Everyone who has been hiking a few times starts considering themselves a professional, but there are some hiking safety tips in Costa Rica that will be helpful to hikers of all experience level. The reason these tips come in handy is that Costa Rica is serious about their environmental conservation efforts, and some seemingly ordinary things may get you in some severe trouble.
To Cut Your Own Path, Or Not?
First and foremost, do not, I repeat, DO NOT make your own hiking trails. For the 99% of people in Costa Rica, life is extremely safe. There is, however, a criminal underground that can make things for adventurers a little difficult. Again, most people will never encounter this criminal element on their guided and solo hiking experiences, but forging your own path may have you mistaken for a poacher or drug runner; or worse, coming into contact with poachers or drug runners.
The best case scenario is that you don’t get caught and you disturb the natural habitat of the wildlife in the area. But that isn’t necessarily a great situation either. You may or may not have heard about the debate over whether sunscreen is killing the coral reefs of the world off or not, but even something as innocuous as that may cause irreversible damage to the environment. What else do you have in your backpack that may be potentially dangerous?
Even though the chances of encountering the criminal underground or destroying the ecosystem are pretty slim, the chances of getting lost aren’t. The jungle is dense, slippery, and pretty unrelenting for those unfamiliar with the area. A compass may be your friend, but you never know if True North will take you to a cliff face or river, and then what will you do?
For your own safety, stay on the trails provided in the area. If you’re a true adventurer, there are guided hiking tours and even nighttime hikes available all around and are they are fairly easy to find.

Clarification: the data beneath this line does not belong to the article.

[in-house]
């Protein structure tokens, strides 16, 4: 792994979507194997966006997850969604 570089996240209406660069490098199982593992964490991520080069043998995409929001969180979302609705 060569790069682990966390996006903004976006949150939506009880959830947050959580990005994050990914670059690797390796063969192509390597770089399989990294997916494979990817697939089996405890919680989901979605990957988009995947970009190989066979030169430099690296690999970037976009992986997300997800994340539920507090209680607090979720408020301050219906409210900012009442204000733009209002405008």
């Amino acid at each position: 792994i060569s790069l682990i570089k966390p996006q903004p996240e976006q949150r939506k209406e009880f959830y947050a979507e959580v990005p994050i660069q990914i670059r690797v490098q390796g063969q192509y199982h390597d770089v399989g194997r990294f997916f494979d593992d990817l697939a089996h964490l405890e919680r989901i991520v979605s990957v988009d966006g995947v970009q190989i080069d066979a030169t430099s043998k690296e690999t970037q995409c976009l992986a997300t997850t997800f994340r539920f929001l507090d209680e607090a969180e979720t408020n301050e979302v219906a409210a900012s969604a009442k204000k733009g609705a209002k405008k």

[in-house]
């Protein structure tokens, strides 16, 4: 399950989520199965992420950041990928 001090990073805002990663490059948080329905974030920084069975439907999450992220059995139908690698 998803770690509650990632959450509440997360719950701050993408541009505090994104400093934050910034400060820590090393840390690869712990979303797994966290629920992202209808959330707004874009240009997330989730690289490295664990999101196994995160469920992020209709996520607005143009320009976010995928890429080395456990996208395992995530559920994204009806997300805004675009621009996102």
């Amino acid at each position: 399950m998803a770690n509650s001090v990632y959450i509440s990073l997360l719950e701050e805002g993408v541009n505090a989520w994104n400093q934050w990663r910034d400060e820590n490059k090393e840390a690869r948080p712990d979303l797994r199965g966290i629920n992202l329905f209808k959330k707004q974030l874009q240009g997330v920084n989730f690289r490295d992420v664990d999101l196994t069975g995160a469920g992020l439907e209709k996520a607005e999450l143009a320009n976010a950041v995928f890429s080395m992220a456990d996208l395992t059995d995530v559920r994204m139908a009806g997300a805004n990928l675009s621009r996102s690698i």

Is Jungle Hiking All That Different?
Certain aspects of hiking remain virtually universal. Things can get a little weird in the jungle though. This is mainly because of the humidity of the air and dampness of the foliage in the area.
Are you expecting to get good footing? Well don’t, the leaves in the jungle often have the consistency closer to that of a banana peel when in large groups. It may seem totally unrealistic that every cartoon character slips right off of a cliff thanks to a well-placed banana peel, even the most common leaves in the area can have that exact effect.
Being extremely vigilant when hiking through the jungle isn’t negotiable. Not only is the floor wet, but so is everything else. Tarzan may make swinging on vines look easy, but living vines are tremendously slippery. Counting on an advantageous vine to pull yourself out of a tight spot may just cause a grim injury. Luckily a twisted ankle is usually the extent of this mistake, but a rapidly swelling ankle for another 4 miles of hiking is definitely not the business!
But I Don’t Mind Bugs!
The number one life-saving tip, around the world, is to use insect repellant. You may not mind a few bugs flying around you, but trust me, they come in swarms, and they want what you have. In particular, you’re going to have a big issue with the well-known mosquito.
Bill Gates recently did a study on the deadliest animals in the world, and the number one killer out there is the mosquito! You may be thinking, “but they aren’t even poisonous!” and that’s where you would be wrong. They just happen to spread the widest array of diseases in the world due to the fact that they eat blood for sustenance.
This means that malaria, dengue fever, Zika Virus, and numerous other disease are a possibility with each mosquito bite in several areas of the world. Just because you may not be in a region known for malaria, that doesn’t mean the tourist it bit before you didn’t!
The only way to safeguard yourself from these diseases is to use insect repellant and to apply it generously.
There are so many things to consider when hiking, but one that must be remembered is hydration. Jungles are extremely humid, so we suggest bringing at least double the amount of water you would for a desert hike. This is because you will be sweating so much more than in the desert. Seriously, a LOT more sweating. So please, drink more than you think you should and then drink more.
The last tip, leave the animals alone! It seems like a no-brainer, and you aren’t likely going out there to hurt any animals. However, that doesn’t mean that a scared animal won’t hurt you! Even if the worst they can do is scratch you, they might carry diseases under their fingernails.
Hike smart, and bring a powerful lens on your camera if you want to take photographs with the animals.
We hope you’ve gotten some great information about hiking safety tips in Costa Rica, if you have any questions about scheduling incredible hiking tours, call us at (US) 949-208-1158, or (Costa Rica) 506-2643-2182, or email us at firstname.lastname@example.org!